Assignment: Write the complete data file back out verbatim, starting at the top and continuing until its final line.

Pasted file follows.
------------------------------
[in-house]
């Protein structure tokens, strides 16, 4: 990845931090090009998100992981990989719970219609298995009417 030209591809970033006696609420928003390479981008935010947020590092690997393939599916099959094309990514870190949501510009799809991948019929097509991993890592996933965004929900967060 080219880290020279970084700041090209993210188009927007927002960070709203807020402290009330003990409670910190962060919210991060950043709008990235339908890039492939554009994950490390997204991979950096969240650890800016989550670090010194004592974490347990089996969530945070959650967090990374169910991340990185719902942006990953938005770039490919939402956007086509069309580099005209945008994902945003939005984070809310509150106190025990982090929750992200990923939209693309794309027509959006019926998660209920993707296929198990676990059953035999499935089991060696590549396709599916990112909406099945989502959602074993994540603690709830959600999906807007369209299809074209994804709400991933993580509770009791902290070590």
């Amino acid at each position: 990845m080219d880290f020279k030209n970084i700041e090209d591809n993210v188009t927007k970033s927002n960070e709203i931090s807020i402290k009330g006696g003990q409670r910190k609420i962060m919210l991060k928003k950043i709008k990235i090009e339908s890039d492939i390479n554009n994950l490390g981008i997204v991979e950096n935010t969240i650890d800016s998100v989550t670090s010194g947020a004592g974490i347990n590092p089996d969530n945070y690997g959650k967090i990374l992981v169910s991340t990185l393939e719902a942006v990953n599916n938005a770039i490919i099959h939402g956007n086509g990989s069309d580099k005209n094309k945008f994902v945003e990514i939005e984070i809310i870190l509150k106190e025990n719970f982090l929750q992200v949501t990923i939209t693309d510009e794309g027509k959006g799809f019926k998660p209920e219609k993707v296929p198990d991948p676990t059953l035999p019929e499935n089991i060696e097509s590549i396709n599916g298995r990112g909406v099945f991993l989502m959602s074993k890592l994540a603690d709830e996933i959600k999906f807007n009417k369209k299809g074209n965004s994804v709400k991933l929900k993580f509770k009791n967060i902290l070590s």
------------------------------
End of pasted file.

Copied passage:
[in-house]
């Protein structure tokens, strides 16, 4: 990845931090090009998100992981990989719970219609298995009417 030209591809970033006696609420928003390479981008935010947020590092690997393939599916099959094309990514870190949501510009799809991948019929097509991993890592996933965004929900967060 080219880290020279970084700041090209993210188009927007927002960070709203807020402290009330003990409670910190962060919210991060950043709008990235339908890039492939554009994950490390997204991979950096969240650890800016989550670090010194004592974490347990089996969530945070959650967090990374169910991340990185719902942006990953938005770039490919939402956007086509069309580099005209945008994902945003939005984070809310509150106190025990982090929750992200990923939209693309794309027509959006019926998660209920993707296929198990676990059953035999499935089991060696590549396709599916990112909406099945989502959602074993994540603690709830959600999906807007369209299809074209994804709400991933993580509770009791902290070590």
């Amino acid at each position: 990845m080219d880290f020279k030209n970084i700041e090209d591809n993210v188009t927007k970033s927002n960070e709203i931090s807020i402290k009330g006696g003990q409670r910190k609420i962060m919210l991060k928003k950043i709008k990235i090009e339908s890039d492939i390479n554009n994950l490390g981008i997204v991979e950096n935010t969240i650890d800016s998100v989550t670090s010194g947020a004592g974490i347990n590092p089996d969530n945070y690997g959650k967090i990374l992981v169910s991340t990185l393939e719902a942006v990953n599916n938005a770039i490919i099959h939402g956007n086509g990989s069309d580099k005209n094309k945008f994902v945003e990514i939005e984070i809310i870190l509150k106190e025990n719970f982090l929750q992200v949501t990923i939209t693309d510009e794309g027509k959006g799809f019926k998660p209920e219609k993707v296929p198990d991948p676990t059953l035999p019929e499935n089991i060696e097509s590549i396709n599916g298995r990112g909406v099945f991993l989502m959602s074993k890592l994540a603690d709830e996933i959600k999906f807007n009417k369209k299809g074209n965004s994804v709400k991933l929900k993580f509770k009791n967060i902290l070590s």